Game: HRO: Adventures of a Humanoid Resources Officer
Genre: Visual Novel, Adventure
System: Steam (Windows & Linux)
Developer|Publisher: Worthing & Moncrieff
Controller Support: No
Price: UK £ 12.99 | US $ 14.99 | € 14,99
Release Date: May 21st, 2023
Review code provided with many thanks to Worthing & Moncrieff.
To Boldly Go
When it comes to sci-fi, I’m a big fan, but I’m not a well-versed Trekkie. I have been on quite the Sci-Fi kick recently, enjoying shows like Farscape for the first time and suffering the first two seasons of Star Trek Picard only to finally reach the fantastic third season. The point is, I was keen to dive into more, certainly in the video game realm. Along comes HRO: Adventures of a Humanoid Resources Officer. A puzzle-driven visual novel with multiple paths through its narrative. If you love your Sci-Fi and don’t mind a lot of reading, then this might be your next gaming engagement.
More Than an Office Job
HRO: Adventures of a Humanoid Resources Officer is set on the spaceship Endeavor. You play the humble unappreciated, yet multi-talented Humanoid Resources Officer who needs to click their way out of various messes the ship finds itself in. The game’s story is presented in multiple episodes, each with a central theme, like an episode of a TV show. One episode has you escaping a sticky situation with an alien who considers you are flying into their territory as an act of war.
At the same time, in another, you deal with a deadly virus outbreak on your ship. These are not exactly issues you expect an HRO to solve, but here we are. The game clearly wears its Star Trek inspirations on its pixel sleeves, with the crew acting very similar to that popular series. The game does manage to differentiate itself, though, by including its own originally created alien races and complexities to ship tech. Each episode opens with short brief cutscenes, which are fully voice-acted. The actors do an okay job, but performances often come across as a bit bland, lacking significant emotions when something pretty serious is happening.
The game’s score also doesn’t help with this, either. There’s a decent intro theme to each episode, but after that, it feels quite hollow, acting more as dull background noise than recreating the wonders of space travel. I found it hard to get invested in the story, finding the plot just a bit boring, much like trying to return to the first season of Star Trek: TNG. It’s quite a slow burn. Each episode’s opening sets the scene for the main objective that needs tackling. However, the bulk of the plot is learned through the gameplay and text reading. Remember that this title will require a lot of reading to get the most out of the experience.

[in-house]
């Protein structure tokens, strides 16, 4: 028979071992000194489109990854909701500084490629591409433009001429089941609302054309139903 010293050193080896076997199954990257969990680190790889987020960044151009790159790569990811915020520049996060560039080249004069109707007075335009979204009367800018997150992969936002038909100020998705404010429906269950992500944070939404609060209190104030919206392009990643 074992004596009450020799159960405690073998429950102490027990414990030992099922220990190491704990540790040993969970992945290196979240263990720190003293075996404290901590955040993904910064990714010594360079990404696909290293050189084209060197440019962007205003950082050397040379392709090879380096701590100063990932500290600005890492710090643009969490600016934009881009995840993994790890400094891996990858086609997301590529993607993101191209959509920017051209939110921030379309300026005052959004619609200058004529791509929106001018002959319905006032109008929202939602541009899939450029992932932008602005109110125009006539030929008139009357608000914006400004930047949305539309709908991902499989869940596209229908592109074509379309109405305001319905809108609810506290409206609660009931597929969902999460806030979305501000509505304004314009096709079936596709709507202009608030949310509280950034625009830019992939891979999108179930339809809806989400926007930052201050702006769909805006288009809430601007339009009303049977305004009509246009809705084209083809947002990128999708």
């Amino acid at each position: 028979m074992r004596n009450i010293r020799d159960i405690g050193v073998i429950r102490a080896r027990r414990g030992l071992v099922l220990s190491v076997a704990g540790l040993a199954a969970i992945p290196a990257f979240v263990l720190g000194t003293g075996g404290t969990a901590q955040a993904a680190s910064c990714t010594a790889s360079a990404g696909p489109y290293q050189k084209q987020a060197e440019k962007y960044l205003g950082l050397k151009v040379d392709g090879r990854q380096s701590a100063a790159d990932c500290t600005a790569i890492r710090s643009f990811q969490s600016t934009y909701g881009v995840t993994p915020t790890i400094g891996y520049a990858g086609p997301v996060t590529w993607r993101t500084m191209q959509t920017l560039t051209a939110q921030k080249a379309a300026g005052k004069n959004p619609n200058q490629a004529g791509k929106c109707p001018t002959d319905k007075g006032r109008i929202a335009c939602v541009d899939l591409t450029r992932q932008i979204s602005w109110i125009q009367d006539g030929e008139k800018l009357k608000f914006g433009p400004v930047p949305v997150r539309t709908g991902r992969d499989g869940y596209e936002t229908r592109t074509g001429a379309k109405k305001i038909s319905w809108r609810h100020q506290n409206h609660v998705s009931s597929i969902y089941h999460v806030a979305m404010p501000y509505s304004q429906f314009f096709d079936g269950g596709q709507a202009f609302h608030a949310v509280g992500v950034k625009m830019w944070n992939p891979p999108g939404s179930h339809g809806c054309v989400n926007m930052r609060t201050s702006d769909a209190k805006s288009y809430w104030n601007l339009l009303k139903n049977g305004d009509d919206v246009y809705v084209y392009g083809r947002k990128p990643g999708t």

Your goal as the HRO is to tackle each episode’s problems with multiple ways to solve them. Once you take control, you are presented with a control panel with multiple buttons. You can call fellow crew members or people/aliens of interest to discuss the current dilemma. Each of these discussions presents three dialogue choices to help you learn more about what’s going on and unlock an option on the control panel to potentially solve the problem. The more you dig into conversations and files, the more you will unlock.
Initially, I found the experience quite overwhelming and soon lost my investment in the story due to the walls of text I had to scroll through. I mostly clicked around. Furthermore, I encountered an instance where an alien gave me a code in a riddle to disable the enemy spaceships. I knew the darn code, but the option didn’t present itself when clicking on the button to solve the problem. This led me to believe it was somewhere else hidden on my control deck, but since I lacked the patience to keep digging, I just went for a different option.
The best part of this game is the multiple ways through each problem. Some will end in failure and a game over, but you are simply placed back at the previous checkpoint to try again. Though it would be handy if the game lets you skip cutscenes you have already seen not to have to sit through the same scenes again.
The graphics are a little plain and simple. Characters look like cardboard cutouts, with simple sprite designs and dangling lifeless arms inhabiting a very plain-looking ship. There is notable attention to characters’ facial expressions, and you will encounter a diverse range of alien characters. You can learn about the aliens, planets and individual crew members in the game’s extensive codex.
The developers have done a fantastic job with their world-building. It just doesn’t feel like the best presentation for such attention to detail. I do respect that this may be due to a lack of budget from the developers. It’s an artistic tone that feels reminiscent of modern art. I think most players will be fine with it being sucked more into the story and gameplay. Others may be put off from a first impression perspective.
Conclusion: File Under Liked
Overall, I’m lukewarm on HRO: Adventures of a Humanoid Resources Officer. I liked the Sci-Fi premise and world-building, but all these elements didn’t combine to make the most interesting story. Who knows, maybe I just made the wrong choices, or I’ve watched too many Sci-Fi TV shows recently, which grabbed my attention. Still, HRO has a lot going for it, with multiple solutions to problems leading to different outcomes; if the experience hooks you in, you will want to replay it multiple times. If you fancy a good read and are tired of action games, get your best brew ready and settle in for a more relaxed game night.
Final Verdict: I Like it
Check out the free demo on Steam to see if this office space adventure is for you.